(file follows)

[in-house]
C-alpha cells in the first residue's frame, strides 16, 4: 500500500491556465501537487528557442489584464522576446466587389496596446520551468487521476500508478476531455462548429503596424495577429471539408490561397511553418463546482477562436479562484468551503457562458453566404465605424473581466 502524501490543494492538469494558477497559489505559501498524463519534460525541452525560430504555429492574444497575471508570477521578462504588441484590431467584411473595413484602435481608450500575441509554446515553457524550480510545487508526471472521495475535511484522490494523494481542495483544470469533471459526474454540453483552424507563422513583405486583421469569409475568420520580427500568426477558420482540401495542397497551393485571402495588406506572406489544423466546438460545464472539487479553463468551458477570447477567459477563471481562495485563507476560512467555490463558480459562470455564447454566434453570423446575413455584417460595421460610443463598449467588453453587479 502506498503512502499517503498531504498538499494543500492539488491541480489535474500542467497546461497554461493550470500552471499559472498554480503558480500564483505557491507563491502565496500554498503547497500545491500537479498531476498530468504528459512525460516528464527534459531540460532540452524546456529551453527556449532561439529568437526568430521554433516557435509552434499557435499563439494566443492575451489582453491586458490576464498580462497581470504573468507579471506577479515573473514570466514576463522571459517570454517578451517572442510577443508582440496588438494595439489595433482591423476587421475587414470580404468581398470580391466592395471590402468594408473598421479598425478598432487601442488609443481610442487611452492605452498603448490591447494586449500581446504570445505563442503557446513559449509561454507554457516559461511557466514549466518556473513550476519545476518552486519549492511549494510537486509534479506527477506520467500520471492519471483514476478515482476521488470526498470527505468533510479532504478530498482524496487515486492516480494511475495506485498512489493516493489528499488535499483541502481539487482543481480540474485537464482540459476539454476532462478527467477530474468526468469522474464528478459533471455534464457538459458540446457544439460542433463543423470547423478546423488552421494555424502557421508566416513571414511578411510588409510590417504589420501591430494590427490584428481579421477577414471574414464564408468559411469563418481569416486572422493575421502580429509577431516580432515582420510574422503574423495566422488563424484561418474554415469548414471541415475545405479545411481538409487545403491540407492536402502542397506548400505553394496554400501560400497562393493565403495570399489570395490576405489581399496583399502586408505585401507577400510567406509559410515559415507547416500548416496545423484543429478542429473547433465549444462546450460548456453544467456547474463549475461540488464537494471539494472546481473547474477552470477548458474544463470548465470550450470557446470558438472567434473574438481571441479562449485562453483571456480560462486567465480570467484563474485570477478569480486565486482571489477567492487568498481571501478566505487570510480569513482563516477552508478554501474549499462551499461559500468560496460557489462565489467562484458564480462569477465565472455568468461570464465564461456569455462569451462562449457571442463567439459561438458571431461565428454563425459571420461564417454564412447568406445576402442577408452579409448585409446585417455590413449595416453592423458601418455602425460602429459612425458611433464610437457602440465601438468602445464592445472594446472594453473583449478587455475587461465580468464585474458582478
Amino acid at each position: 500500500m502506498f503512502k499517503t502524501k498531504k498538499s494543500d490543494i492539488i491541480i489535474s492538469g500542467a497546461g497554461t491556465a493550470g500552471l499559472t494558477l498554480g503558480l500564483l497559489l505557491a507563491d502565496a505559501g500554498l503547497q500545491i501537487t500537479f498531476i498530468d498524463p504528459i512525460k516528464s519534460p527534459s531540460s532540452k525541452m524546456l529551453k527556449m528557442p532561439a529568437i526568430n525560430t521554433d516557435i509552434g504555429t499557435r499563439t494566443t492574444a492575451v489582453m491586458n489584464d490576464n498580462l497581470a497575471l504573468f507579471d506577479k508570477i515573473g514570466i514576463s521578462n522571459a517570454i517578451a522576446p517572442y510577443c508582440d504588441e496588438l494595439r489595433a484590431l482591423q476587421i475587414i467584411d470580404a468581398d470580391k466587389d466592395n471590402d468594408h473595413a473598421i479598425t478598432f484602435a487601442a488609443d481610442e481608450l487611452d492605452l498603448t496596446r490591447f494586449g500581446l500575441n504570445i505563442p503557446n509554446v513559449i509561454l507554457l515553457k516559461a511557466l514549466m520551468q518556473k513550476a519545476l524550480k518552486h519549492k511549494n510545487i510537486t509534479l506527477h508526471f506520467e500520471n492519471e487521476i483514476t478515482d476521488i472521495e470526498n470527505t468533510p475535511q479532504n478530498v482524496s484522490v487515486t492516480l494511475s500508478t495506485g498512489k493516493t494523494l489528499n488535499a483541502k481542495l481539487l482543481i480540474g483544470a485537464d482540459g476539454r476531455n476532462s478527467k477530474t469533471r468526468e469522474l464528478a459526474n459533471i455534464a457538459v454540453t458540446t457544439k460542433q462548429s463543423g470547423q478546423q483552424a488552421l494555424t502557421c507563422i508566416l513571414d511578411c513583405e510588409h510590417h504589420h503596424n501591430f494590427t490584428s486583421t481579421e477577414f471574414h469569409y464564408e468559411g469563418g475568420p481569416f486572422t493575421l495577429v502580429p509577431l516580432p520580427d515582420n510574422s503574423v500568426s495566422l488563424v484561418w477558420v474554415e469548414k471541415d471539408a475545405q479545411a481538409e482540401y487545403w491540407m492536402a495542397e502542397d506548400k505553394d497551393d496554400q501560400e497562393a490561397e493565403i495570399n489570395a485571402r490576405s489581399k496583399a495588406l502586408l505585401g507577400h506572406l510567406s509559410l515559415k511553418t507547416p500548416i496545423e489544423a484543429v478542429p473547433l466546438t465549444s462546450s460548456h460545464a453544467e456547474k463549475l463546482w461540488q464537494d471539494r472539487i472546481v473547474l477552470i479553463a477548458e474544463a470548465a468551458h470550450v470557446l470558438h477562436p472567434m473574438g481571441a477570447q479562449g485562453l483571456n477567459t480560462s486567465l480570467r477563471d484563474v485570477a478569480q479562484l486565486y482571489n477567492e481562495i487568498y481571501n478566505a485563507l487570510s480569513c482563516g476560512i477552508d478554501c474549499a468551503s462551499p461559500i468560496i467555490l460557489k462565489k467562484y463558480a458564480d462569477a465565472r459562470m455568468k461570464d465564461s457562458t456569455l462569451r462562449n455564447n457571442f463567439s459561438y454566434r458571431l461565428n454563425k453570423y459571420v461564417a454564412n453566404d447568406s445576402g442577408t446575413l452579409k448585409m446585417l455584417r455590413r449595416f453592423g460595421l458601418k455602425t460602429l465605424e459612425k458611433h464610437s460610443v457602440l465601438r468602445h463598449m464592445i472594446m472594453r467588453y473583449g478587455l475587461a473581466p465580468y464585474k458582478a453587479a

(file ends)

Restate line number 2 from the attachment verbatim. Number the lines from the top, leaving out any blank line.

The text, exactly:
C-alpha cells in the first residue's frame, strides 16, 4: 500500500491556465501537487528557442489584464522576446466587389496596446520551468487521476500508478476531455462548429503596424495577429471539408490561397511553418463546482477562436479562484468551503457562458453566404465605424473581466 502524501490543494492538469494558477497559489505559501498524463519534460525541452525560430504555429492574444497575471508570477521578462504588441484590431467584411473595413484602435481608450500575441509554446515553457524550480510545487508526471472521495475535511484522490494523494481542495483544470469533471459526474454540453483552424507563422513583405486583421469569409475568420520580427500568426477558420482540401495542397497551393485571402495588406506572406489544423466546438460545464472539487479553463468551458477570447477567459477563471481562495485563507476560512467555490463558480459562470455564447454566434453570423446575413455584417460595421460610443463598449467588453453587479 502506498503512502499517503498531504498538499494543500492539488491541480489535474500542467497546461497554461493550470500552471499559472498554480503558480500564483505557491507563491502565496500554498503547497500545491500537479498531476498530468504528459512525460516528464527534459531540460532540452524546456529551453527556449532561439529568437526568430521554433516557435509552434499557435499563439494566443492575451489582453491586458490576464498580462497581470504573468507579471506577479515573473514570466514576463522571459517570454517578451517572442510577443508582440496588438494595439489595433482591423476587421475587414470580404468581398470580391466592395471590402468594408473598421479598425478598432487601442488609443481610442487611452492605452498603448490591447494586449500581446504570445505563442503557446513559449509561454507554457516559461511557466514549466518556473513550476519545476518552486519549492511549494510537486509534479506527477506520467500520471492519471483514476478515482476521488470526498470527505468533510479532504478530498482524496487515486492516480494511475495506485498512489493516493489528499488535499483541502481539487482543481480540474485537464482540459476539454476532462478527467477530474468526468469522474464528478459533471455534464457538459458540446457544439460542433463543423470547423478546423488552421494555424502557421508566416513571414511578411510588409510590417504589420501591430494590427490584428481579421477577414471574414464564408468559411469563418481569416486572422493575421502580429509577431516580432515582420510574422503574423495566422488563424484561418474554415469548414471541415475545405479545411481538409487545403491540407492536402502542397506548400505553394496554400501560400497562393493565403495570399489570395490576405489581399496583399502586408505585401507577400510567406509559410515559415507547416500548416496545423484543429478542429473547433465549444462546450460548456453544467456547474463549475461540488464537494471539494472546481473547474477552470477548458474544463470548465470550450470557446470558438472567434473574438481571441479562449485562453483571456480560462486567465480570467484563474485570477478569480486565486482571489477567492487568498481571501478566505487570510480569513482563516477552508478554501474549499462551499461559500468560496460557489462565489467562484458564480462569477465565472455568468461570464465564461456569455462569451462562449457571442463567439459561438458571431461565428454563425459571420461564417454564412447568406445576402442577408452579409448585409446585417455590413449595416453592423458601418455602425460602429459612425458611433464610437457602440465601438468602445464592445472594446472594453473583449478587455475587461465580468464585474458582478